In the last few years, there has been a surprising amount of controversy around race in the church. People are actually confused about how Christians of different races should relate to each other, because everything is stupid.
The confusion centers primarily, if not exclusively, (at least in the U.S.) on how white Christians and black Christians should relate to each other. This kind of ethnic tension is somewhat of an anomaly in church history (which does, in fact, predate the United States), and the global church today (which includes all those countries outside the U.S., which do, in fact, exist). The fact that it is anomalous should be a warning to us that something’s not right.
Historically, the church has held that racial differences are of no account among Christians. This is not just a tradition from some happier time (because the Roman Empire was so pleasant), rather it is a consistent teaching of scripture. Paul lays it out in Galatians 3:26-28:
26 For you are all sons of God through faith in Christ Jesus. 27 For all of you who were baptized into Christ have clothed yourselves with Christ.28 There is neither Jew nor Greek, there is neither slave nor free man, there is neither male nor female; for you are all one in Christ Jesus.
It’s clear race, class, and even sex are superseded by our identity in Christ. While these differences do technically still exist (Paul talks about different roles for men and women in the church), they do not separate us from each other. Paul recounts correcting Peter on this very issue in Galatians 2:11-21. Peter, and the rest of the Jewish Christians had taken to eating separately from the Gentile Christians, in the very same way that Jews would not eat with Gentiles, to keep themselves ceremonially pure. Peter had two problems; first, that Christians aren’t bound by the law, because Christ fulfilled the law; and second because, as Paul goes on to explain to the Galatians, there’s no difference between Jews and Gentiles in Christ. This unity is the reason that Israeli Christians and Palestinian Christians can (and do) worship together while just a few miles away Palestinian terrorists are murdering Israeli civilians (or getting their much-deserved comeuppance). Because they are Christians first, they can come and worship together, no matter which side of the border they live on.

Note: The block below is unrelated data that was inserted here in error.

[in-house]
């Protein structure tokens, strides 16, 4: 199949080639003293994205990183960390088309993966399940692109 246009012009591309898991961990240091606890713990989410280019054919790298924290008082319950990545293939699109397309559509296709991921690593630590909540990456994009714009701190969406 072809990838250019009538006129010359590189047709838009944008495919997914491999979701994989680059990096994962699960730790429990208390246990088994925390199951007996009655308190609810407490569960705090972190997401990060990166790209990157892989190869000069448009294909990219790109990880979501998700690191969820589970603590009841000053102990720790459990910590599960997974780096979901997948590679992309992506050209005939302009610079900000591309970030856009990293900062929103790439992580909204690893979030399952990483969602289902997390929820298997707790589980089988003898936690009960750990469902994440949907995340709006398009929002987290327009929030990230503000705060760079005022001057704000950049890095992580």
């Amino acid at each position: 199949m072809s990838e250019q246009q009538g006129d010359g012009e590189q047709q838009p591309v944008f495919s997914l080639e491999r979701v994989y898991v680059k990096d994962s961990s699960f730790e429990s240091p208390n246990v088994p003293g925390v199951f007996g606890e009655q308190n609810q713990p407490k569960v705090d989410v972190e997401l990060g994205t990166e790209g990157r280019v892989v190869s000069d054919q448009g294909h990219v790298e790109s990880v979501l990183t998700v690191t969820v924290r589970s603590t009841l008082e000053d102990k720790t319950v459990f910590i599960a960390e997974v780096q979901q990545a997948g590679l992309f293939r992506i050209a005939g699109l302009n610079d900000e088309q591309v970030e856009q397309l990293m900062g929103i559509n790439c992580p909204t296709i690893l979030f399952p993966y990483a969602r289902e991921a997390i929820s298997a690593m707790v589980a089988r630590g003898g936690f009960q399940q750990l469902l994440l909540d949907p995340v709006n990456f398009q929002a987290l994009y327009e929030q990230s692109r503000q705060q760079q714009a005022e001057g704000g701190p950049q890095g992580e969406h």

That is how it should be in American churches as well. There are no ‘black spaces’ or ‘white spaces’ in Christ, and there should be none in His church. Christians should not be ‘triggered’ by the presence of other Christians who happen to have a different skin color than their own; that’s racism. We should not act as if other Christians are guilty of sins committed by other members of their racial group, nor should we demand reparations from them for sins that they personally have not committed. That is also racist.
As a side note, even the concept of race is unbiblical and unscientific, as explained by Voddie Baucham and others, because we are all, black, white, or in the middle, descended from Adam, and then (thanks to the Flood) from Noah.
To answer the question posed in the title, ‘race’ has no role in the church. Christians do not relate to each other based on ethnic differences. We relate to each other on the basis of our unity in Christ, because we are all, regardless of minor genetic variations, sons (and daughters) of God. ‘Race’ should not be a factor in our relations with other Christians. We relate to each other as individuals, unique children of God, made in His image, united in our new life in Christ.